Social attention and empathy in high functioning women with autism spectrum disorders

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Social attention and empathy in high functioning women with autism spectrum disorders

Type: Research master thesis
Title: Social attention and empathy in high functioning women with autism spectrum disorders
Author: Bodrij, F. F.
Issue Date: 2014-09
Keywords: autism spectrum disorders
women
social attention
empathy
Abstract: Women with autism spectrum disorders (ASD) have become focus of research only recently, thus far there is little knowledge about the female phenotype of ASD in relation to social information processing. This study focused on social cognition in high functioning women with ASD with specific focus on social attention and empathy. Participants consisted of 31 women with ASD and 29 non-clinical controls. Social attention was assessed by measuring eye fixation patterns using eye tracking while participant watched four movie clips of children expressing specific emotions. Empathic abilities were assessed using the informant reported Interpersonal Reactivity Index (IRI). Results show deceased fixation duration on the face and mouth in women with ASD compared to non-clinical controls, no differences were found in fixation duration on the eyes, objects and outside the areas of interest. In addition, women with ASD had a reduced ability to take the other’s perspective, a reduced ability to imagine the actions and feelings of (fictional) characters, and experienced more personal distress in stressful situations compared to non-clinical controls. In women with ASD, a negative correlation was found between personal distress and total fixation duration to the face. It is concluded that women with ASD have a deviant attention in social situations and reduced cognitive empathic abilities, but have more distress in social situations al well. It is suggested that an attentional deployment hypothesis might explain the findings. These findings stress the need for adjusting diagnostic assessment and treatment of women with ASD to the female phenotype of ASD.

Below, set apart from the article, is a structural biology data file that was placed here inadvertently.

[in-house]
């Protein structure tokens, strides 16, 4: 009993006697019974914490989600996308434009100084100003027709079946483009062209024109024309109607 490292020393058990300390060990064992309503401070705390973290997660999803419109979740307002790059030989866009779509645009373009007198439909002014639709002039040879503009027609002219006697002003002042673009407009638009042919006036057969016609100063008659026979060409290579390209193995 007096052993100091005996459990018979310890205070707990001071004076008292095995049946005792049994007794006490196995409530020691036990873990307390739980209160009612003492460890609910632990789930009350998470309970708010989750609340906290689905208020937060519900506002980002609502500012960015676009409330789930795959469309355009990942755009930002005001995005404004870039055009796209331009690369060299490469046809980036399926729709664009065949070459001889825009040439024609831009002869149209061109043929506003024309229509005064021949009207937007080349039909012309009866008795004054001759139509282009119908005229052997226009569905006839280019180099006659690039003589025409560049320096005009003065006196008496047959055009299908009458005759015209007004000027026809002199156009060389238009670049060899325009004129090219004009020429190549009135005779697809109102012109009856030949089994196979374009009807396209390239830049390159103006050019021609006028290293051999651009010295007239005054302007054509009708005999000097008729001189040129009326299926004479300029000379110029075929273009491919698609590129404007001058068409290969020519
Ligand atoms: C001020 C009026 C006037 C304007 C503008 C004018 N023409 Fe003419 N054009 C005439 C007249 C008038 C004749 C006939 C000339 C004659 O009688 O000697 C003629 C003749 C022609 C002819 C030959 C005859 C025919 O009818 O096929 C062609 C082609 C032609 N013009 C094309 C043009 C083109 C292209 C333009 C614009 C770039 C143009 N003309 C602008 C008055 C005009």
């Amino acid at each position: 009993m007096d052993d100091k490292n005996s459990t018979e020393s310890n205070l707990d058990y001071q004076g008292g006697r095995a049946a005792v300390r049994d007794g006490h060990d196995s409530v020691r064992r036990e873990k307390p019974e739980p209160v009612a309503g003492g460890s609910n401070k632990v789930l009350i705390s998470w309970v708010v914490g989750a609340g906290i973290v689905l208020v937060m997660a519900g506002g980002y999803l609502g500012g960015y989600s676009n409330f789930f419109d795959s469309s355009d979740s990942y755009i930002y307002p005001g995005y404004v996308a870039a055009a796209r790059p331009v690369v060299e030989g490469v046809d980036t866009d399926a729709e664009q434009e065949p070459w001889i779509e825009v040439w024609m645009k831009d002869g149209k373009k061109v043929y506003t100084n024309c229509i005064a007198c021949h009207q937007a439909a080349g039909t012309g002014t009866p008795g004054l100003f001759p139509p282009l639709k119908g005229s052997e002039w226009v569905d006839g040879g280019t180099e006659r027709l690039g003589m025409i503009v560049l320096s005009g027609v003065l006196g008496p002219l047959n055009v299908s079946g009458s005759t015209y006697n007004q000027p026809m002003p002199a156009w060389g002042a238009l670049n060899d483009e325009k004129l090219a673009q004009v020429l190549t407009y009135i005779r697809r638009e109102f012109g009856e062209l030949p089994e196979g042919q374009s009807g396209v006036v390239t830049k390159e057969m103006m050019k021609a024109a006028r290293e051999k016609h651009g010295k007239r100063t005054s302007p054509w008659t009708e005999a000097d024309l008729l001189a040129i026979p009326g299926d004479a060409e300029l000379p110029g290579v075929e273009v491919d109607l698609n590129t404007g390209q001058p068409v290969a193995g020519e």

Supervisor: Rijn, S. van
Faculty: Faculty of Social & Behavioral Sciences
Department: Developmental Psychopathology in Education and Child Studies (Research master)
Specialisation: Developmental Psychopathology in Education and Child Studies
ECTS Credits: 45
Handle: http://hdl.handle.net/1887/29327
 

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